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You have a quarterly or monthly route-based vibration monitoring program but you’re still experiencing failures. The problem is that route-based monitoring only provides an instantaneous reading. For many assets, issues can develop quickly and often without warning.
A prime example of this is a bearing cage defect. A cage defect can progress from first indication to complete bearing failure in a matter of a week, or even days - and depending on the timing, route-based monitoring may not catch it. One possibility is to switch to continuous vibration monitoring. Unfortunately, implementing a full continuous vibration monitoring program can be challenging, and for some assets may be overkill. What can you do?
The solution is to apply a hybrid approach that incorporates both continuous vibration monitoring and periodic route-based monitoring. Use the right tool for the right type of asset. Critical process bottlenecks and safety-related assets such as ventilation or cooling fans are ideal for continuous monitoring (see figure 1), while low-risk or low-speed assets are best suited to route-based monitoring. This hybrid approach is an efficient way of improving your maintenance program without breaking the bank and not letting the perfect be the enemy of the good.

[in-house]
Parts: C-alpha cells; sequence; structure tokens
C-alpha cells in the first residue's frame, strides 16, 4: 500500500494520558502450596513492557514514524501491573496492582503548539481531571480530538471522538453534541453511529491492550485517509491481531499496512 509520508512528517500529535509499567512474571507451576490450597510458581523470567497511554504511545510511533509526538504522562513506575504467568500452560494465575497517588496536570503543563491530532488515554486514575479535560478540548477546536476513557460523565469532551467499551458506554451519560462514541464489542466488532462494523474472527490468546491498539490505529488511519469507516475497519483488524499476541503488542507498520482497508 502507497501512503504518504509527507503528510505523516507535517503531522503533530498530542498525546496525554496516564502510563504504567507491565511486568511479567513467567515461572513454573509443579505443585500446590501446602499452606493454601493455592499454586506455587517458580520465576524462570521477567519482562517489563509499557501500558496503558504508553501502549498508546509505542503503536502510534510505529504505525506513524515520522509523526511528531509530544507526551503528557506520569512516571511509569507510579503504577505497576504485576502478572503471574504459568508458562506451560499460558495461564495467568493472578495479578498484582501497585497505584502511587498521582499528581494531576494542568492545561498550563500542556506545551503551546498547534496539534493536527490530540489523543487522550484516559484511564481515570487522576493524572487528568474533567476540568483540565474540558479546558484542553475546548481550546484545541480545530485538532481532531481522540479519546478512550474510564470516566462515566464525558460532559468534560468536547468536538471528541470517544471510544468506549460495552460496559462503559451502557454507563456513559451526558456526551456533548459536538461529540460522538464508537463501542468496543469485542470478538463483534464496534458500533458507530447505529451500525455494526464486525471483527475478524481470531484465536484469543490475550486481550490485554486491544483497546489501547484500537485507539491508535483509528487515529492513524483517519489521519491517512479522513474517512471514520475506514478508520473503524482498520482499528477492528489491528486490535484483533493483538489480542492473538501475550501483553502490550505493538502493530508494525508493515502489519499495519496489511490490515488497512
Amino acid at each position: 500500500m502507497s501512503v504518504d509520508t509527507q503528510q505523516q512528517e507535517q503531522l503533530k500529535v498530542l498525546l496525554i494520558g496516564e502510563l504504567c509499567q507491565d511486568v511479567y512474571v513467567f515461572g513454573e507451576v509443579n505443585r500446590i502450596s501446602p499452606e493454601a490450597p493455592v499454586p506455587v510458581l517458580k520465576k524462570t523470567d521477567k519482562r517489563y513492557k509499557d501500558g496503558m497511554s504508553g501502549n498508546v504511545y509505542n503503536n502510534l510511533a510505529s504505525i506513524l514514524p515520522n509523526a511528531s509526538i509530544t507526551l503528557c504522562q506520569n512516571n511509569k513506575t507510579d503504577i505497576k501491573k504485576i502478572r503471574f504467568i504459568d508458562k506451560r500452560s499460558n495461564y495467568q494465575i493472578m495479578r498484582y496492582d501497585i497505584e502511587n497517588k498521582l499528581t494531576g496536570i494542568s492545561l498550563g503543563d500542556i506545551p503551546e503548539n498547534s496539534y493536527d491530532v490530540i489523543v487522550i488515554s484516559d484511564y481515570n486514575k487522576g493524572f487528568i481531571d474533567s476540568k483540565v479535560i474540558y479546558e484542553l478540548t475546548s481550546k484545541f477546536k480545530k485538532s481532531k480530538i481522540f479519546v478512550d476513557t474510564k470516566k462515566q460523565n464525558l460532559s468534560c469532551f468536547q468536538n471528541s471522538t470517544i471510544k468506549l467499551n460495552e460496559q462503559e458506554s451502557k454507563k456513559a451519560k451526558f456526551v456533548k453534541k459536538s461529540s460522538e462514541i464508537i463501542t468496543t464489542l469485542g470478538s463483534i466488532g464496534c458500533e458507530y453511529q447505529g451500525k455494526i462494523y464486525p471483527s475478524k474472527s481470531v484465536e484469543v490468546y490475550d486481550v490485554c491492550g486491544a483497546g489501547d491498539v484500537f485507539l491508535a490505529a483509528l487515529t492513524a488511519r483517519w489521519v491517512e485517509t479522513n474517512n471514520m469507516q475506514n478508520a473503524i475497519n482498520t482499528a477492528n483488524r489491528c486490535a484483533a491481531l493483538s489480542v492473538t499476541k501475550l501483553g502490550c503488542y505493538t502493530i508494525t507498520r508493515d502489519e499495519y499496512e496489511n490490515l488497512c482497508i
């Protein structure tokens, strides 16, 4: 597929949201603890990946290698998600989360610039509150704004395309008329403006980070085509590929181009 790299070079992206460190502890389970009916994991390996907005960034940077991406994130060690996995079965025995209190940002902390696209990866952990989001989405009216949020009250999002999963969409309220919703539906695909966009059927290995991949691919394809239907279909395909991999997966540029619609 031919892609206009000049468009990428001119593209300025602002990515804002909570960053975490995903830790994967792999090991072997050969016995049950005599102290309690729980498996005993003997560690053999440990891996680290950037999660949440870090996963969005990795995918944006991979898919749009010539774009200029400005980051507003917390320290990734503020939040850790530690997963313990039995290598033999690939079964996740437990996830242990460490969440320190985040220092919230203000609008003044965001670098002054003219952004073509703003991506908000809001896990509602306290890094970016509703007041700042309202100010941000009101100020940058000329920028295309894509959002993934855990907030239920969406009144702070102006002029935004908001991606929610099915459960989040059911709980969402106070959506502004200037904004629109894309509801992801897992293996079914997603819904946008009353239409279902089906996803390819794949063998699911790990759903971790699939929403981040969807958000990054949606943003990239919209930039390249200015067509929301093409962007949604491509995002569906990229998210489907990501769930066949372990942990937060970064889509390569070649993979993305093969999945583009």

Figure 1: Baseline vibration spectrum of bearing (left) taken by Dynapar OnSite™ Online Condition Monitoring System shows highest amplitude at the fundamental frequency of rotation (red dot). In spectrum taken after the emergence of a bearing defect (right), the amplitude of the fundamental frequency has reduced (red dot) even as 2X and 3X harmonics have increased; higher-order harmonics correlate to bearing looseness.
If there is one truth in engineering, it’s that there is no one perfect solution, just the best approach for a given problem. Establishing a hybrid monitoring program starts with understanding the strengths and weaknesses of the two approaches.
Route-based monitoring involves taking manual readings at intervals determined by the history of the asset or extrapolated from preventative maintenance schedules. It’s a good approach to monitor high numbers of points. On the downside, the monitoring tool represents a substantial investment. Taking accurate readings requires trained technicians, whether in-house or third-party.
Data is typically stored and managed locally, and the volume increases substantially over time. Finally, analysis and interpretation of the readings requires expertise that comes at a cost, whether that involves training a staff engineer, hiring a skilled technician, or working with a third-party reliability service.